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A framework to

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The Crude Arithmetic of Indian Economy....

Indrajit Mitra
July 20, 2011 ; +91 22 67526639
A Sneak peek
Global crude oil price fluctuations have been a frequent phenomena in the recent past.

With 3.3mn bbl/day (according to the IMF), India is the sixth-largest oil consuming and seventh-largest
oil importing nation in the world.

Hence, each global oil price shock has been followed or preceded by an occurrence prominent to the
Indian economy, with respect to its growth, inflation and fiscal deficit as well as the Indian financial

The study shows how each factor is related to and is likely to be affected by oil price increase or
decrease, taking relevant historical data as reference.

The observations have been made at three given prices at $93/bbl (the implied price), $120/bbl and
$70/bbl of ICOB (Indian Crude Oil Basket).


Every $1/bbl increase in ICOB brings down IIP by ~12bps affecting the industrial output largely, thereby
bringing down GDP growth rate by ~3bps.

Change in $1/bbl of ICOB brings about a directly proportionate change of ~5bps in WPI inflation.

At $120/bbl, the fiscal deficit to touch 5.5% of GDP under Ceteris Paribas.

At $120/bbl, the 10YGS yield may reach to 8.81% and credit off take may be stretched by ~459bps.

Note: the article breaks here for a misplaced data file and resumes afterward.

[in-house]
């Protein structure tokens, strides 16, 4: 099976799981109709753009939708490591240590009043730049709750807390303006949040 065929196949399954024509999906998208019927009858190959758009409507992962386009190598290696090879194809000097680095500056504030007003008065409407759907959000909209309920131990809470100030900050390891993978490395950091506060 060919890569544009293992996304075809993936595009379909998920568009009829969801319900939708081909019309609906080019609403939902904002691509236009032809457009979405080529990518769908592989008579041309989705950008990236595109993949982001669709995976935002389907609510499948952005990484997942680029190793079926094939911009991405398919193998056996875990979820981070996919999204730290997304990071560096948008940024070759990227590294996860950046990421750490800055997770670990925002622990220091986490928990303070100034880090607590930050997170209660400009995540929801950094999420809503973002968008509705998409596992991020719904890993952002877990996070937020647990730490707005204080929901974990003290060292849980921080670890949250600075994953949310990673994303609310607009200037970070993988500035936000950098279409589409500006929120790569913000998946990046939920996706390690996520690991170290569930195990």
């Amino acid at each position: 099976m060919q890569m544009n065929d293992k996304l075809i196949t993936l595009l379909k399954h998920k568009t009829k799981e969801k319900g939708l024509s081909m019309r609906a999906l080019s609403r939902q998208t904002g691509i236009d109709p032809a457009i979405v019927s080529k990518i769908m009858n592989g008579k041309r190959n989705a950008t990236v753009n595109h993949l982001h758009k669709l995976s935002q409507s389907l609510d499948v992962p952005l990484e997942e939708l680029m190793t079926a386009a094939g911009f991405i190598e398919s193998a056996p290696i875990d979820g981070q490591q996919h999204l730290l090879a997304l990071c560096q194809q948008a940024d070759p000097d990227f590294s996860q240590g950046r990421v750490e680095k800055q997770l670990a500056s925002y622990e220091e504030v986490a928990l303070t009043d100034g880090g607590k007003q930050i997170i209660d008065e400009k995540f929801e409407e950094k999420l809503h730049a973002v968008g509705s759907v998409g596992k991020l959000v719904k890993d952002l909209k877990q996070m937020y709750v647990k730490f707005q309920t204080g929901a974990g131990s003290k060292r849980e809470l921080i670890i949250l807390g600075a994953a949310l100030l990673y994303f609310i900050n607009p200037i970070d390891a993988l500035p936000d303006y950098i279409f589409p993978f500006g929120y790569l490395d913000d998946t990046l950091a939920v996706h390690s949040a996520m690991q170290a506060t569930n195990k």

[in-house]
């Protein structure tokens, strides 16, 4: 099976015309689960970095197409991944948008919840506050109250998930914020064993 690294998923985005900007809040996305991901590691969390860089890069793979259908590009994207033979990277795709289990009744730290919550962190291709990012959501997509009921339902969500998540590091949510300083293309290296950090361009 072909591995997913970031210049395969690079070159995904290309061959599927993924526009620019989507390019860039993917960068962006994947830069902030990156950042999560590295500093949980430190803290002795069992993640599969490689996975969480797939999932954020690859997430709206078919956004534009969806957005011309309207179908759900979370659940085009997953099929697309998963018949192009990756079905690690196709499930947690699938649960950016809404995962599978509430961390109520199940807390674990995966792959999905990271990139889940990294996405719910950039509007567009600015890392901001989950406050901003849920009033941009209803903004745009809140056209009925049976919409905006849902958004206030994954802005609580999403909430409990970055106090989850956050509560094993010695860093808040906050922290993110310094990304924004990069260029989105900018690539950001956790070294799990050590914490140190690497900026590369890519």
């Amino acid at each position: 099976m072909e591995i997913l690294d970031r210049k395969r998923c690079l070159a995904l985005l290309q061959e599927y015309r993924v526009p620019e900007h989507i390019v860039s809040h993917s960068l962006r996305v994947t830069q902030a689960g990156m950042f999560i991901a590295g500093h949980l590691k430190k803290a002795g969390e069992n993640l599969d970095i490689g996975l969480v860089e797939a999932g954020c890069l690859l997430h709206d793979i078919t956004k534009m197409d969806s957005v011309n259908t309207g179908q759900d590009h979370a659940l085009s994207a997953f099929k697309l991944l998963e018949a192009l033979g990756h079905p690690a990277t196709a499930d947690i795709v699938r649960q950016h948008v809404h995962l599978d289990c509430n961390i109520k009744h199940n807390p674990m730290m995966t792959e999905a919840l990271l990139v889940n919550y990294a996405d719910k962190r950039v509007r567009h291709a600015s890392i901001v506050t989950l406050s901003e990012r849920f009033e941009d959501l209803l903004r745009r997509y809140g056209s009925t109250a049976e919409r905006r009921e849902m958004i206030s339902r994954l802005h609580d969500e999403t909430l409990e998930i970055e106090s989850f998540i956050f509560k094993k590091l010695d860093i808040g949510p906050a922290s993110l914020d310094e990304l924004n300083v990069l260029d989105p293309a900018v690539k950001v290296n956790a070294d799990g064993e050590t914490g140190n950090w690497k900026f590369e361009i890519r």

The supply-demand dynamics

Source: Energy Information Administration (EIA)

Explaining the Base Case
Govt. Assumptions:
India Fiscal Deficit in FY12 = 4.6% with 14% nominal GDP growth
Oil subsidy in FY12 = $5.05bn assuming USD/INR at 45.5
Other Assumptions:
India daily oil consumption = 3.3mn bbl in FY11; Average vehicle sales growth in India = 3% and Import growth = 17.6% in FY12

Base Case:
Implied Indian crude
oil basket (ICOB) =

IIP Manufacturing to Oil under recovery to be

strike 7.3% y/y growth Our model ~$10.1bn
Given ~79%
weight in IIP WPI Fuel & Power
inflation = 10.6%
Contribution to overall
IIP = 5.8% Given ~14.9%
Assuming~28% Fuel & Power
industry weight weight in WPI
in GDP

Contribution to GDP Contribution to WPI Fiscal deficit = 4.6% of

= 2.0% inflation = 1.6% GDP

At Base Case the implied oil price assumption stands at $93/bbl
The model attempts to integrate established econometric linkages that enable creation of a black box which
offers to adapt its responses flexibly to the inputs

Table 1: Oil price algorithm

FY11 FY12E Assumption/ Remarks
Growth (%) 3.0% India's avg. Vehicle sales growth in FY12
India's daily oil consumption (mn bbl) 3.3 3.4 Daily avg. oil consumption
India's annual oil consunmption(mn bbl) 1,205 1,241
Total oil import bill (USDbn) 98 115 5 yr CAGR (2006-11)=17.6%
India Crude Oil Basket (ICOB) (USD/bbl) 81 93 Tot. oil import bill/Annual oil consumption
Oil Subsidy (USDbn) 8 5.1 As per Budget 2011
Oil subsidy as prop. to total oil import 9.8 5.4 Oil subsidy to drop significantly according to Govt.
Source: Bloomberg, India Budget Document, Almondz Research

Remarks/Assumptions in calculation
The model may struggle to work rationally under extremely turbulent global economic situation

According to IMF, Indias daily average oil consumption = 3.3mn bbl in FY11

The assumption of average vehicle sales growth = 3.0% in FY12

The five-year CAGR (2006-11) of total import bills = 17.6% as FY12 import growth

The budgeted oil subsidy = $5.1bn in FY12 as per India Budget document 2011-12

Scenario analysis
Our model suggests, at Base Case i.e. ICOB = $93/bbl,

IIP manufacturing may strike 7.3% y/y growth, which will contribute 5.8% to overall IIP growth (the weight of IIP-
Manufacturing in overall IIP is ~79%, 1993-94 base) and 2.0 % in GDP growth (as the weight of Industry in overall GDP
is ~28%, 2004-05 base)